Two doe's in the wild.

 


Figure 2.  Doe harvest is an important part of deer management.  Photo courtesy of Dwayne Elmore.

 

 

 

 

Habitat Management

Improving available nutrition via habitat management is another cornerstone of QDM. A deer must obtain 8 percent to 10 percent protein in its diet to maintain body condition. Lactating does may use approximately 20 percent protein, fawns about 22 percent protein, and mature bucks need at least 16 percent protein for maximum growth. Adequate levels of calcium, phosphorous, and other nutrients also are vital to the development of bone and muscle. Knowledge of the plant community (plant composition and structure) is required to provide adequate nutrition and cover, and habitat management is required for proper management. Habitat management for deer on rangelands commonly involves prescribed fire, selective herbicides, prescribed grazing, and discing to improve plant composition and structure. Forests may be improved through regeneration harvests, thinning and prescribed fire, depending on forest conditions and management objectives. Because habitat management is such an integral part of deer herd management, please see the Oklahoma Cooperative Extension Service publication E979- White-tailed Deer Habitat Evaluation and Management Guide.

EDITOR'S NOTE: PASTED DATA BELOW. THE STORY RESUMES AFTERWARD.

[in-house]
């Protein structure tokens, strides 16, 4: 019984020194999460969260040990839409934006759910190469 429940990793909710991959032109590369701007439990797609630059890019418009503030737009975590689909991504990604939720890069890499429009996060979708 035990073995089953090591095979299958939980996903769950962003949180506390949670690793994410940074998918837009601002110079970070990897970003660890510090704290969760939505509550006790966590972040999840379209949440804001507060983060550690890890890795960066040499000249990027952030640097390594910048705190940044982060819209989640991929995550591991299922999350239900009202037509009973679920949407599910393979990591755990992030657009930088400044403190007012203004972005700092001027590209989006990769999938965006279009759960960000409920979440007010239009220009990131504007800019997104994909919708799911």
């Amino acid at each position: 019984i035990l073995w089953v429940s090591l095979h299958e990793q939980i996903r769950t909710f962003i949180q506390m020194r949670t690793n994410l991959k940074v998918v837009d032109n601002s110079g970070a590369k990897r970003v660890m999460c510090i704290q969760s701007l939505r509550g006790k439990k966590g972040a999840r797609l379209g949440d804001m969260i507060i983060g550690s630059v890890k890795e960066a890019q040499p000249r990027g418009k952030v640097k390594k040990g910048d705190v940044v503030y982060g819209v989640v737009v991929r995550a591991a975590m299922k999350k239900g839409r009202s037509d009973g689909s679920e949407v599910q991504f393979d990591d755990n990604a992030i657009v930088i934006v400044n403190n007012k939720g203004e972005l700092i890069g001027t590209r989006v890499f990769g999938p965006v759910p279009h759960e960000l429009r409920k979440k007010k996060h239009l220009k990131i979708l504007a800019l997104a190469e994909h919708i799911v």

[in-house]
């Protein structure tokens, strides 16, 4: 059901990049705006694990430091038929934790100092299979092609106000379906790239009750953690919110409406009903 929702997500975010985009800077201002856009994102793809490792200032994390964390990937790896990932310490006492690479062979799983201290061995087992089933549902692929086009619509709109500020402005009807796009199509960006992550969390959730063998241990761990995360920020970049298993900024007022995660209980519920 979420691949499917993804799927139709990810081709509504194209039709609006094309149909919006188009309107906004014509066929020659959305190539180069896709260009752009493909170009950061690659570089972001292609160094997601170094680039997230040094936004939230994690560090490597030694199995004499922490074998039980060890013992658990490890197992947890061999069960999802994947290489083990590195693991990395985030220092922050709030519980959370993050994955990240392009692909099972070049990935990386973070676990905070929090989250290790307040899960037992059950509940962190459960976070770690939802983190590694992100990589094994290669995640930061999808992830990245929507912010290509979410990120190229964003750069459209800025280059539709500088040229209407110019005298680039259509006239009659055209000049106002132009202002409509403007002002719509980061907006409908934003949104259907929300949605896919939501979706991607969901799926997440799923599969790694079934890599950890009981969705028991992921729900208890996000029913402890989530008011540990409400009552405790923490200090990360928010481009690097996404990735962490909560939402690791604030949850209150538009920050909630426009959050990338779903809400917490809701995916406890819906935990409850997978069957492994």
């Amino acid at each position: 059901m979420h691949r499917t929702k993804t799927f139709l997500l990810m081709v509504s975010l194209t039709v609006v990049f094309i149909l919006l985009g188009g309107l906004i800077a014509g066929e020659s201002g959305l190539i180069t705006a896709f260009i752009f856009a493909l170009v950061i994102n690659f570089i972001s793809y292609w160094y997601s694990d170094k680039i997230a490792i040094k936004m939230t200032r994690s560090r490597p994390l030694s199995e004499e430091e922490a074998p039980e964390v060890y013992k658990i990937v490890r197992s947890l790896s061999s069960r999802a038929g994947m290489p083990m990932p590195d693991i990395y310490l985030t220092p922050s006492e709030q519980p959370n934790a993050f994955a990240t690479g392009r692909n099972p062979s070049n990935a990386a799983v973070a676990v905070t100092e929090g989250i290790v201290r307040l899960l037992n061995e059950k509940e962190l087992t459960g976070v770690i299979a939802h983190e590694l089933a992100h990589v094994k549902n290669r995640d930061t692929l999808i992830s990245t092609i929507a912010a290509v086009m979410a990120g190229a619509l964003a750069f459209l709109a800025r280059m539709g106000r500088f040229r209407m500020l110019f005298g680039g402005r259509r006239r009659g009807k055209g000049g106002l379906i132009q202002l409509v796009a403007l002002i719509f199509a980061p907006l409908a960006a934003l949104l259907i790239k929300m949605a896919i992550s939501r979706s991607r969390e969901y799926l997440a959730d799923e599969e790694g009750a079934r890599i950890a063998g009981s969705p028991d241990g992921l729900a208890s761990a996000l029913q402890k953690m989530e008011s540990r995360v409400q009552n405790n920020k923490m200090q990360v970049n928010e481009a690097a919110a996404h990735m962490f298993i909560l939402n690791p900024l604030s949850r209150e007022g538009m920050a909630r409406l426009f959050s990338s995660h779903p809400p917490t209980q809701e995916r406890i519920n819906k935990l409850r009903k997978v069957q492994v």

Deer habitat in central Oklahoma.

 


Figure 3.  High-quality deer habitat in central Oklahoma.  Photo courtesy of Dwayne Elmore.

 

 

 

 

Hunter Management